Rent Relief: Pros and Cons of a Housing Affordability Policy Proposed by Two 2020 Presidential Candidates

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In the first in a series of blog posts examining candidates’ housing policies, Redfin chief economist Daryl Fairweather breaks down rent relief, put forward by both Kamala Harris and Cory Booker

What is rent relief?

Two of the latest Democrats to announce they are running for president have advocated for rent relief. Kamala Harris and Cory Booker have both introduced rent relief legislation to provide a refundable tax credit to renters spending more than 30 percent of their income on rent and utilities. In effect, rent relief is a redistribution of income to families who have low incomes relative to their cost of renting. Booker’s legislation has a provision on changing zoning laws and regulations to increase the supply of housing, but rent relief on its own is a way to give money to families whose cost of renting exceeds their ability to pay. The size of the rent relief credit depends on household size and income and the Harris and Booker proposals have different formulas:

Source: National Low Income Housing Coalition

About half of all Americans are rent-burdened, meaning they spend more than 30 percent of their income on rent. Families burdened by rent have little money to put towards savings, and one medical bill, speeding ticket, or unforeseen emergency expense could result in a missed rent payment, which increases an already vulnerable family’s risk of eviction or even homelessness. So rent relief could be an effective policy for preventing homelessness.

Has rent relief been attempted before?

The section 8 housing voucher program already provides rental assistance to families burdened by rent. Cities and counties administer the vouchers and set their own rules for eligibility. For example in Seattle, in order to be eligible the renter must make less than 50 percent of median income in Seattle and the rental unit must have a “reasonable” price. The housing voucher program hasn’t been an obvious success. The evidence is mixed on whether housing vouchers improve the housing outcomes of recipients, and researchers have found that landlords discriminate against housing choice voucher recipients. In many cities, there aren’t enough vouchers for everyone who would qualify, leading to years-long waiting lists. Giving rent-burdened families cash through a tax credit instead of a voucher could at least solve the problem of landlord discrimination and ensure all eligible renters could take advantage of the benefit.

What are the unintended consequences of rent relief?

One issue with rent relief is that it’s only available to families who pay high rents and isn’t available to homeowners. Therefore this policy encourages families to rent instead of buy, and is a sort of resignation to a future where fewer and fewer Americans gain wealth and connection to their communities through homeownership. While the government subsidizes homeownership in other ways, rent relief encourages renters to stay renters, and solidifies the divide between the renting class and the property-owning class.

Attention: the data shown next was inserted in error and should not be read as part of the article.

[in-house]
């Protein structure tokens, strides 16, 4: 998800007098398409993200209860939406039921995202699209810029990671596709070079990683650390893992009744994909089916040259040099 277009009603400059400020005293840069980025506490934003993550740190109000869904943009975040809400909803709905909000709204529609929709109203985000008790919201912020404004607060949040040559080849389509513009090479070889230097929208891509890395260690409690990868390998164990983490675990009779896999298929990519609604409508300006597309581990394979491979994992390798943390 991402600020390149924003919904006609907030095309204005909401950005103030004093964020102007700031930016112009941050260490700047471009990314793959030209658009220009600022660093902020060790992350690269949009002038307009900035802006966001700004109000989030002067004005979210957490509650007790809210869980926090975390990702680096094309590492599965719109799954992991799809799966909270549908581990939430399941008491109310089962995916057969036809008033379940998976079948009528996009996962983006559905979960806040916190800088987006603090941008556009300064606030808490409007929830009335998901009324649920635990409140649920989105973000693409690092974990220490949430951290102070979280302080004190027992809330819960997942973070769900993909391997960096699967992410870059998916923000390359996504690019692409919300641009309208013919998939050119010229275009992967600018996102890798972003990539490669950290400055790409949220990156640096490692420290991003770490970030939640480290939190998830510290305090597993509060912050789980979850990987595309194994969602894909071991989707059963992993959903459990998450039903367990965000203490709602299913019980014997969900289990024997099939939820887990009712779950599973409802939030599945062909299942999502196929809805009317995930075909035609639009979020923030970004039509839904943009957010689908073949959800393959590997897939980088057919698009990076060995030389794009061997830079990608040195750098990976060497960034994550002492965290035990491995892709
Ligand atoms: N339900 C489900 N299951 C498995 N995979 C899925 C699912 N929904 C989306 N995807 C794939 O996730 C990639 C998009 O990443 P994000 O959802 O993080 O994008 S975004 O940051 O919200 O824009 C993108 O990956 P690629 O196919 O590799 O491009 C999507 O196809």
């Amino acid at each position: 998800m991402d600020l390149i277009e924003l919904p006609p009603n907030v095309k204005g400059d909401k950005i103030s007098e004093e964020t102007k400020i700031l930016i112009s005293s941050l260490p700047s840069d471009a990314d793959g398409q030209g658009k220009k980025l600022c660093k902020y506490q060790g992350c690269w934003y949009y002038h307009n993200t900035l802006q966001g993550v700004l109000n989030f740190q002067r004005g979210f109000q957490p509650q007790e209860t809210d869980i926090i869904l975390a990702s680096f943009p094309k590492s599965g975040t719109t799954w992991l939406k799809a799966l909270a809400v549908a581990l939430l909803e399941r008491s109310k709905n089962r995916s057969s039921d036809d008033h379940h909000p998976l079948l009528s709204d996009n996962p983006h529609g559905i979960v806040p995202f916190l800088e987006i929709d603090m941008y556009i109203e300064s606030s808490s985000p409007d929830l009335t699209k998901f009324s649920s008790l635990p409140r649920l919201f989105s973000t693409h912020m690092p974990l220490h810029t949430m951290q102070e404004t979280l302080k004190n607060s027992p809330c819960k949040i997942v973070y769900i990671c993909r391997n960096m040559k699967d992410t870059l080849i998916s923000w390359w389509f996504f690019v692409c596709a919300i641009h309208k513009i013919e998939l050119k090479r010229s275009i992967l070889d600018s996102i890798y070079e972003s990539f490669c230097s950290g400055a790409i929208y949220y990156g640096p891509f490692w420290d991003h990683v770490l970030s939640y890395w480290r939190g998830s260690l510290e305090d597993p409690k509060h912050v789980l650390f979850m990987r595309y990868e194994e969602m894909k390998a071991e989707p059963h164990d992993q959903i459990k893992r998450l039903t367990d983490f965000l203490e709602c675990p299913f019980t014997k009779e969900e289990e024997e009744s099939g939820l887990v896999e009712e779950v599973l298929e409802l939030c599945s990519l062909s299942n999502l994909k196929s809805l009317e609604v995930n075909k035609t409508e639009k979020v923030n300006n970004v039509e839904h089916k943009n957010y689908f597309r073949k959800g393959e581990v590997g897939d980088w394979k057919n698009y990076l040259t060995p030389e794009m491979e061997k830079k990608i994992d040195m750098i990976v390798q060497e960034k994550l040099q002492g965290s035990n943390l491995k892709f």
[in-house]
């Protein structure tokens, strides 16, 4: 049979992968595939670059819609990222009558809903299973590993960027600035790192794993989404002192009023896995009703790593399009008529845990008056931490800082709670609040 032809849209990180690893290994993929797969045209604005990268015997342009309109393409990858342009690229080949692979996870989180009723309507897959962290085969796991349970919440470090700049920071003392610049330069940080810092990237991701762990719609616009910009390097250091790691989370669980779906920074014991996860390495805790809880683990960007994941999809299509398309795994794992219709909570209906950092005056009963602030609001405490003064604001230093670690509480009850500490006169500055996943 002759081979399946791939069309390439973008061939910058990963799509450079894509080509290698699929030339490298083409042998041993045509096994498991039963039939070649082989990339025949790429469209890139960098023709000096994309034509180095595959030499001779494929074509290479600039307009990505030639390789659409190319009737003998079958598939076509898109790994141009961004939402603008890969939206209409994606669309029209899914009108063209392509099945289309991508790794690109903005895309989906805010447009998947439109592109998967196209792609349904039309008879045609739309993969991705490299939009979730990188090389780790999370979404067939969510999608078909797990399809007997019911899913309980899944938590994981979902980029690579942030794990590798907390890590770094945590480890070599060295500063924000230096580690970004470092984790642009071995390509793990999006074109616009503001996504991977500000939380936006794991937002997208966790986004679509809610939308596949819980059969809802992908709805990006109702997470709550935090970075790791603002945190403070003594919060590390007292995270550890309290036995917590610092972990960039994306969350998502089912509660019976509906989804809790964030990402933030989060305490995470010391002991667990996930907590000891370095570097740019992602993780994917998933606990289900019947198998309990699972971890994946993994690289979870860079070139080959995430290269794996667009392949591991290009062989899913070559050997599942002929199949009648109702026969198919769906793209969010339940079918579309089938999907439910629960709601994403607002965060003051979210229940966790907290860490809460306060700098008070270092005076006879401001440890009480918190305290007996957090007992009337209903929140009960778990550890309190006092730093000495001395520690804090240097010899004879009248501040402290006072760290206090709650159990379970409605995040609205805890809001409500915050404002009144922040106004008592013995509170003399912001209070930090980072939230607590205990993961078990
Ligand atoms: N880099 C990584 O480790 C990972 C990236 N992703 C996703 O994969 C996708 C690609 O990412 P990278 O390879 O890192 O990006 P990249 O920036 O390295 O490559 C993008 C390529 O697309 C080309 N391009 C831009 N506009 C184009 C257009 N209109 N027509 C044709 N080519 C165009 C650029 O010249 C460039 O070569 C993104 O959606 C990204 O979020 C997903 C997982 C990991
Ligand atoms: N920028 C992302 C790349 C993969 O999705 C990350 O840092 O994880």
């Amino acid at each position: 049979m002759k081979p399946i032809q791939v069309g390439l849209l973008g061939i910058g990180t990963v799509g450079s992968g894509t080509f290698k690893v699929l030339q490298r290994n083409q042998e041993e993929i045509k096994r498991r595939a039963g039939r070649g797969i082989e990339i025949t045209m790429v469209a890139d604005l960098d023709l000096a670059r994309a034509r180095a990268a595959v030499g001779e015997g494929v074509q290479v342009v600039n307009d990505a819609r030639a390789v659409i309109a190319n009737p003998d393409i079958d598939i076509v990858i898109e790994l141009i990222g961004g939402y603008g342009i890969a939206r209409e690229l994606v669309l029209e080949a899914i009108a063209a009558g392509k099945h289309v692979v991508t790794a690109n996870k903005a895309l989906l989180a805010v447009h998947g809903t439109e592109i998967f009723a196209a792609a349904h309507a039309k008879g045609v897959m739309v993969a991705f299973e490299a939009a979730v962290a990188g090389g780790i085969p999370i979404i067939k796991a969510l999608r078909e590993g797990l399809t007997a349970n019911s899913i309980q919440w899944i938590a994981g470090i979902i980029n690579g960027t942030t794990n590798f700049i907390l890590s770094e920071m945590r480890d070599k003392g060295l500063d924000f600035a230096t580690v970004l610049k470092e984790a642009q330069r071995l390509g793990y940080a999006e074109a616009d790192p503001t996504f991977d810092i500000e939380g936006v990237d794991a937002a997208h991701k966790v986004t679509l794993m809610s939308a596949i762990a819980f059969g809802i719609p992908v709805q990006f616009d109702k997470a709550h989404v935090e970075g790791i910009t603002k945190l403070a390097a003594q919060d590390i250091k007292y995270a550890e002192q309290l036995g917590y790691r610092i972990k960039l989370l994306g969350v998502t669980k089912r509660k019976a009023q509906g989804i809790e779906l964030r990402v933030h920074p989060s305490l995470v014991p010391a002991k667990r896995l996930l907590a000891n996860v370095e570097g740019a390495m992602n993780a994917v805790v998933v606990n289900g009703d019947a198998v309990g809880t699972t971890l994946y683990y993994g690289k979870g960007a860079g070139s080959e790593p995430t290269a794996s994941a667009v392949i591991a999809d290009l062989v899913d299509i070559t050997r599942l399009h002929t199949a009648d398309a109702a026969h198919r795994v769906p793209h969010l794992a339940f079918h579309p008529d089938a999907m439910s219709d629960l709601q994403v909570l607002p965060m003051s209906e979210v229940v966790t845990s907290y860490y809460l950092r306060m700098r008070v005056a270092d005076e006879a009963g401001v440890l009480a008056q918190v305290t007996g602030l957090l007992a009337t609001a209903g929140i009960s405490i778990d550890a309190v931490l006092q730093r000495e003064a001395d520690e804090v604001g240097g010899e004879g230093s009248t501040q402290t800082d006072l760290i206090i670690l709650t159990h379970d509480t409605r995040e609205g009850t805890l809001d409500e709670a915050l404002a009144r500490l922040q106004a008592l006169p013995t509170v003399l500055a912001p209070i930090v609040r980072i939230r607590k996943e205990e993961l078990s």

Critics of rent relief in its current form would also argue that a family receiving rent relief could be incented to spend more on rent or utilities because it would mean a larger tax credit. For example, if a family were deciding between a rental with in-unit laundry versus a rental with communal on-site laundry, they might decide to pay more for in-unit laundry if they knew they would receive the difference in rent back through rent relief, even though that amenity isn’t essential. Also, environmentalists might not like that utility costs are part of the rent relief calculation. A family might be more likely to take long showers or crank the air conditioning in the summer if they know the cost of water and electricity will be paid back as rent relief.

How could this policy be improved?

Instead of tying rent relief to a family’s personal rent burden, relief could be tied to local housing prices and become available to low-income homeowners as well as renters. This way, the assistance would become more available to low-income families in expensive cities, which would otherwise be unaffordable to them. Enabling more low-income families to live in cities can give them easier access to job opportunities and amenities that can help them to earn more money and give them more freedom about where and how to live, whether that’s becoming a homeowner or moving closer to public transit. If more low-income families could afford to live in cities, it would also help cut down on socio-economic and racial segregation that has risen with urban home prices.

Published on February 7th, 2019
Updated on July 15th, 2019

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darylfairweather

Daryl Fairweather is the chief economist of Redfin. Prior to joining Redfin she was a senior economist at Amazon working on problems related to employee engagement and managing a team of analysts. During the housing crisis, Daryl worked as a researcher at the Boston Fed studying why homeowners entered foreclosure. Daryl received her Bachelor's of Science from the Massachusetts Institute of Technology and received her Ph.D. and Master's degrees in economics at the University of Chicago where she specialized in behavioral economics. Follow her on Twitter @FairweatherPhD.

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